Background:Little has been reported on socioeconomic (SES) patterns of risk for most forms of childhood cancer.Methods:Population-based case-control data from epidemiological studies of childhood cancer conducted in five US states were pooled and associations of maternal, paternal and household educational attainment with childhood cancers were analysed. Odds ratios (ORs) and 95% confidence intervals were estimated using logistic regression, controlling for confounders.Results:Although there was no association with parental education for the majority of cancers evaluated, there was an indication of a positive association with lower education for Hodgkin's and Burkitt's lymphoma and Wilm's tumour, with the ORs ranging from 1.5 to 3.0 times that of more educated parents. A possible protective effect was seen for lower parental education and astrocytoma and hepatoblastoma, with ORs reduced by 30 to 40%.Conclusions:These study results should be viewed as exploratory because of the broad nature of the SES assessment, but they give some indication that childhood cancer studies might benefit from a more thorough assessment of SES.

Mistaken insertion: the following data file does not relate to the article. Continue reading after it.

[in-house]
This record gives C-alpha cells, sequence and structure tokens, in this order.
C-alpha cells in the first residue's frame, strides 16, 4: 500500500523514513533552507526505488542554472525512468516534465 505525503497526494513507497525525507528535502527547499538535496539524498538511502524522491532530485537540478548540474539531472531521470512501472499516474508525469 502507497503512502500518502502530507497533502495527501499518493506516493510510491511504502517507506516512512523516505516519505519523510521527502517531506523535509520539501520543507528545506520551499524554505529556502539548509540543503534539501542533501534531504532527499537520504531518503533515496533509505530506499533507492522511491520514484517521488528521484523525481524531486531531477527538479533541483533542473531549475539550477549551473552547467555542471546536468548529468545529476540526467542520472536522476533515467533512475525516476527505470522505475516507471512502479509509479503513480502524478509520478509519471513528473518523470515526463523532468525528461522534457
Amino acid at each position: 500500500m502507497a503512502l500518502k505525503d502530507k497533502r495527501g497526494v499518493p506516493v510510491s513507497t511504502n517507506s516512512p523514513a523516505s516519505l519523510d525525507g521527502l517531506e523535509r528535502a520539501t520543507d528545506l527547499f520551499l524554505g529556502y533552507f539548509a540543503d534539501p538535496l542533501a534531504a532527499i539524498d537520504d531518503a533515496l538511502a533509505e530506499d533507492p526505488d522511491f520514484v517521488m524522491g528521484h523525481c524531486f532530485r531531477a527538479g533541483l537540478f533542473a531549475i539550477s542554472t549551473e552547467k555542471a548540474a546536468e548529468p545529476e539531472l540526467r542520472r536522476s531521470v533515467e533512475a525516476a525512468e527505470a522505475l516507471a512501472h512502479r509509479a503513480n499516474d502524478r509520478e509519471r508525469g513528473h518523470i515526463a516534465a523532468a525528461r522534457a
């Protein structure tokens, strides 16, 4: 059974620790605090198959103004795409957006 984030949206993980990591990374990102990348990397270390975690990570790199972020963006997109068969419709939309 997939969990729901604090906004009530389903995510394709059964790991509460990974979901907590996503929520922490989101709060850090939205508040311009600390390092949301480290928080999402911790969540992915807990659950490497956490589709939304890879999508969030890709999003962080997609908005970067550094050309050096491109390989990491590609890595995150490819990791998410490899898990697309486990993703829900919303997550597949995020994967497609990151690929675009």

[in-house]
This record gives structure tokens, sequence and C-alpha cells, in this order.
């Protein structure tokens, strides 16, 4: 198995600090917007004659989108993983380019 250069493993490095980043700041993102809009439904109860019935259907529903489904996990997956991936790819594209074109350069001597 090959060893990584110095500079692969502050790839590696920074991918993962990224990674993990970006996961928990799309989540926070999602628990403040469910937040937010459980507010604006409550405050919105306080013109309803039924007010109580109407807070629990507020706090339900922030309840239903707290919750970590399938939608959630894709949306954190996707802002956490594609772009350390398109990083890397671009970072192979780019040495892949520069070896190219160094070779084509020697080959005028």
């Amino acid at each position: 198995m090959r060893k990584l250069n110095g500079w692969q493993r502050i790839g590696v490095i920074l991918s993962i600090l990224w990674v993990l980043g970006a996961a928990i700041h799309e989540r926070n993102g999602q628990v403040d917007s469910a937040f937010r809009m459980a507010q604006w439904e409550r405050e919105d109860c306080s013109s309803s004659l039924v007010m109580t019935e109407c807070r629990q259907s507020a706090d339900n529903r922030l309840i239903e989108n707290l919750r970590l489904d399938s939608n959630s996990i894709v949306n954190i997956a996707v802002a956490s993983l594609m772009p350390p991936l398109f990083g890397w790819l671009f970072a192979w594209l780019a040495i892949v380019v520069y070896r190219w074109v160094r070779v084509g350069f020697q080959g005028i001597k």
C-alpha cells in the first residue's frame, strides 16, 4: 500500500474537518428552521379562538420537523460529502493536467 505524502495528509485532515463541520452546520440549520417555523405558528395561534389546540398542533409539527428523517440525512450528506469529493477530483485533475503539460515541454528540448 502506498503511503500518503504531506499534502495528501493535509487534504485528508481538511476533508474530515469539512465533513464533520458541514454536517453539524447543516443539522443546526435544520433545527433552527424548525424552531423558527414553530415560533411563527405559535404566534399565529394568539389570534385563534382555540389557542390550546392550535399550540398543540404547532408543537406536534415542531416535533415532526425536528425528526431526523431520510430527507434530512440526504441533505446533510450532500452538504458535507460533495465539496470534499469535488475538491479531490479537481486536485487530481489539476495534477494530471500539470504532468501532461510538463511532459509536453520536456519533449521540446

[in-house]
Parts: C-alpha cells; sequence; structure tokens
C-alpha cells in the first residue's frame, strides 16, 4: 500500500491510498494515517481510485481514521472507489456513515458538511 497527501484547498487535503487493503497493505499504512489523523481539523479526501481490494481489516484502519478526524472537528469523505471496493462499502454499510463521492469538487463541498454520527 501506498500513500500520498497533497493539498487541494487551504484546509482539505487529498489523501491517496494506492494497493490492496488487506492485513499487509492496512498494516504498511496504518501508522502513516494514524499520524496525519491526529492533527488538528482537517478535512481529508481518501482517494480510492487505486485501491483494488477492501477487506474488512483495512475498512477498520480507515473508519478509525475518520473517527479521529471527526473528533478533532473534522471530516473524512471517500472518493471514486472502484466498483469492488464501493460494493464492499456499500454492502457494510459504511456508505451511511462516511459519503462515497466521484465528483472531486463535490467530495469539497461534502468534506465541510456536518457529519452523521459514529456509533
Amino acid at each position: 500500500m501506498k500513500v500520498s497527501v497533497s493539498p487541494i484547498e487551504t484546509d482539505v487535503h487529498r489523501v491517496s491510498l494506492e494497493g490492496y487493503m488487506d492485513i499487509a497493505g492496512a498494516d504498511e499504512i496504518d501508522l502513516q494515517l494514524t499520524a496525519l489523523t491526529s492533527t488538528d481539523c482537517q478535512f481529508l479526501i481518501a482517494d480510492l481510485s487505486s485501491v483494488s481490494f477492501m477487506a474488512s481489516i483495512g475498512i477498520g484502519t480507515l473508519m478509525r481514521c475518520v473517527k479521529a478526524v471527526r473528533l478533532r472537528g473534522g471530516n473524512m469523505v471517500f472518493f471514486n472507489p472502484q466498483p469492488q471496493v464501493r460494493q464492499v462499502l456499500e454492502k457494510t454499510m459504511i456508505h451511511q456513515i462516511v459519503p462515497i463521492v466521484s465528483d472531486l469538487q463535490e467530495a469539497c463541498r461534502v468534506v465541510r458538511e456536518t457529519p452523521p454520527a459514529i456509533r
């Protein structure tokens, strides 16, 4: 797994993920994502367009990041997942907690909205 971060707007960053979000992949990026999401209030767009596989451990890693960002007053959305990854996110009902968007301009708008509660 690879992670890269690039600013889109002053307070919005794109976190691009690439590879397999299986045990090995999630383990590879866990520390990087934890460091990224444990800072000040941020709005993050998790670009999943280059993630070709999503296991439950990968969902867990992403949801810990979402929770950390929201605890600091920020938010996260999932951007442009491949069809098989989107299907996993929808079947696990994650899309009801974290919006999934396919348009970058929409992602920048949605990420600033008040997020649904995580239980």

- childhood cancer
- socioeconomic status